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FRC puts focus on Brexit and climate change in reporting programme

Out-Law News | 17 Dec 2019 | 12:18 pm | 2 min. read

The Financial Reporting Council (FRC) is to focus on areas such as the effect of Brexit on companies’ disclosures, the impact of recently introduced accounting standards, and climate change in its 2020/21 corporate reporting and audit quality review programme. 

The FRC said its corporate reporting review team would carry out four thematic reviews, aimed at identifying scope for improvement, as well as areas of better practices, in a number of areas of stakeholder interest.

The four areas include the effects of the UK’s decision to leave the EU on companies’ disclosures. The FRC said it would also review companies’ disclosures related to accounting standard IFRS 16, which provides guidance on accounting for leases; on cash flows and liquidity disclosures; and carry out a “deeper dive” into findings from a recent report into the application of IFRS 15, which gives guidance on accounting for revenue from contracts with customers.

The corporate reporting review team is also due to contribute to a planned FRC-wide project focusing on climate change, by reviewing the relevant disclosures given in companies’ annual reports.

In its recent annual review of corporate reporting, the FRC said companies had taken steps to improve the quality of disclosures but more improvement could still be made. In particular, it said it had found errors within cash flow statements and related disclosures, and expressed concern that the mistakes had not been picked up by companies’ own quality control procedures or those of their auditors.

Corporate governance expert Martin Webster of Pinsent Masons, the law firm behind Out-Law, said Brexit had been on the agenda for companies’ annual reports since 2016, but the continued uncertainty over the terms of the UK’s departure from the EU meant there was little new that could be said.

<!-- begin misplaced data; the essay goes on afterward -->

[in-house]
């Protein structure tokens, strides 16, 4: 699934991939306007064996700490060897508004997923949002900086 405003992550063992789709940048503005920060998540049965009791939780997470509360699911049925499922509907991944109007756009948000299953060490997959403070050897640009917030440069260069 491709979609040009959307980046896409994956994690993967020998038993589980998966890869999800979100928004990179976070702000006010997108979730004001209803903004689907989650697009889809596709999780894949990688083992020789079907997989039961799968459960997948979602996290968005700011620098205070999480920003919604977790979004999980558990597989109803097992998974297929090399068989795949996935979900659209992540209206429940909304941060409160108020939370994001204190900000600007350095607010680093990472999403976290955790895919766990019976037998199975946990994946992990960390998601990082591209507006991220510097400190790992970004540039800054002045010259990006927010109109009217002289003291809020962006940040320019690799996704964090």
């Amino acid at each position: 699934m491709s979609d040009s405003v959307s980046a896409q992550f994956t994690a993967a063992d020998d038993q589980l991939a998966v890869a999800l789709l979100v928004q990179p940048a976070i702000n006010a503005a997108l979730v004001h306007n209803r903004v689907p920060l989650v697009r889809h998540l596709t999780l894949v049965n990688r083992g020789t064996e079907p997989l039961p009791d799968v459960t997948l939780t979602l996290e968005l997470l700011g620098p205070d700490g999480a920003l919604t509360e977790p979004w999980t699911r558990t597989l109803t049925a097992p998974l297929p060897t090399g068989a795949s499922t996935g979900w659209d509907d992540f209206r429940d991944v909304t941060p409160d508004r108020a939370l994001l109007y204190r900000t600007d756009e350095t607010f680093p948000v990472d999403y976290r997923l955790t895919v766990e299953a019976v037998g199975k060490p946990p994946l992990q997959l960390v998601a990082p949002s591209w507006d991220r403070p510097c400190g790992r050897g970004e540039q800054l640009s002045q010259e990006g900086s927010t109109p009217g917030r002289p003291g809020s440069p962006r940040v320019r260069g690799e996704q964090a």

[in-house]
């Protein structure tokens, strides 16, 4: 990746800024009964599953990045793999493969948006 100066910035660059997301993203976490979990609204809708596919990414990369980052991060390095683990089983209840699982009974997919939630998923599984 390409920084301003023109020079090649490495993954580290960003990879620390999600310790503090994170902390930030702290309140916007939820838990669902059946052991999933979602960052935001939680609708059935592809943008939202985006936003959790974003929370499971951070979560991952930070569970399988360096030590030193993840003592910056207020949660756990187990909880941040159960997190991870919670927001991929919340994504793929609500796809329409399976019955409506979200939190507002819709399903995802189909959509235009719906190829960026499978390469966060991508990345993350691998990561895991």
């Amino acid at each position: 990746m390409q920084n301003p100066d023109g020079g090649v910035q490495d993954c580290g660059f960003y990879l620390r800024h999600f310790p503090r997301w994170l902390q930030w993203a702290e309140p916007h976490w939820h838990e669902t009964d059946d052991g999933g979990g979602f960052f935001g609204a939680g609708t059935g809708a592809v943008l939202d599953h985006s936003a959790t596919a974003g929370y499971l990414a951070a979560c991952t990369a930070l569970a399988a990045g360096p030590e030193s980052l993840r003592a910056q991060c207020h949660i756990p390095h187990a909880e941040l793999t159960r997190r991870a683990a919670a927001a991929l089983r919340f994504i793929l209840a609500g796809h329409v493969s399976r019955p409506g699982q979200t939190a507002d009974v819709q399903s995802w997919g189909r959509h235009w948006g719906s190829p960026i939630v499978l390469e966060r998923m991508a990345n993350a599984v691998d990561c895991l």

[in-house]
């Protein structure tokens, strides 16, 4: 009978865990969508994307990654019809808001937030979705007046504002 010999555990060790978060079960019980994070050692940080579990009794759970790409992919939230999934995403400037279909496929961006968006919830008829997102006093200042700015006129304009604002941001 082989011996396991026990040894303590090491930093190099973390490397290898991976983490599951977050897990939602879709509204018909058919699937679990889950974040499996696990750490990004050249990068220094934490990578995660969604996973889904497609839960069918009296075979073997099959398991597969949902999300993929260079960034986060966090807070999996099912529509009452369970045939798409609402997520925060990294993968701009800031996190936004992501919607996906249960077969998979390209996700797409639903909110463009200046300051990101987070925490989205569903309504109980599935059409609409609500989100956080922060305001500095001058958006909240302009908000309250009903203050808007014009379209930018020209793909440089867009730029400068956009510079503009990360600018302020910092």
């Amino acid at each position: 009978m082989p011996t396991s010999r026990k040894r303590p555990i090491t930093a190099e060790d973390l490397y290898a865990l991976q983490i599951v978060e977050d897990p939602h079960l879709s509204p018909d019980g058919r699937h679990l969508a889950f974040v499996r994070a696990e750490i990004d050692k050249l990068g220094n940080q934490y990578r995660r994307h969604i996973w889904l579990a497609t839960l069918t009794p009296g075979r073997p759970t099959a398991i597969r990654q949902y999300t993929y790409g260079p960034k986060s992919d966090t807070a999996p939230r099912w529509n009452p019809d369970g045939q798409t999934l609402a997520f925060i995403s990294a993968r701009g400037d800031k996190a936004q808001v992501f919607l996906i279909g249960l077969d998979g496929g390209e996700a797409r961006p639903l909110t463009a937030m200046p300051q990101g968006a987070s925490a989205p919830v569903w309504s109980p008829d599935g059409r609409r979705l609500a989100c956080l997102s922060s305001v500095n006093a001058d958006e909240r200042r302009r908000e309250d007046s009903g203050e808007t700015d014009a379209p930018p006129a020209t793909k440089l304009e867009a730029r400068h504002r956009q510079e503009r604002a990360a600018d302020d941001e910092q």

“There is now some certainty that we are leaving, but still great uncertainty over the trade deal to be in place by the end of 2020, and that will be decisive for many companies. Directors still have little to base any planning on, save the worst case scenario, and so little to write about in their reports,” Webster said.

Webster said he expected companies to step up reporting on the impact of climate change on their businesses over the coming year, making it a logical area for the FRC to focus on.

He suggested that there were other areas which the regulator could have looked at.

“I think cyber risk and digital change continue to be hot topics. But with all of these risks, one big question is what internal resources does the company have available to understand the risk and seek to put mitigation in place,” Webster said. “There is a shortage of directors who have real insight into these subjects.”

The FRC’s audit quality review team are also planning to focus on the application of IFRS 15 and 16, as well as other areas including fraud risk, the impairment of non-financial assets, and other information included in annual reports such as the viability statement. They will also look at long-term audit contracts.

The FRC identified four priority sectors for its 2020/21 audit review programme: financial services; retail, including retail property and travel and leisure; construction and materials; and manufacturing. These sectors are considered to be particularly high risk in terms of corporate reporting and audit by virtue of particular economic or other pressures.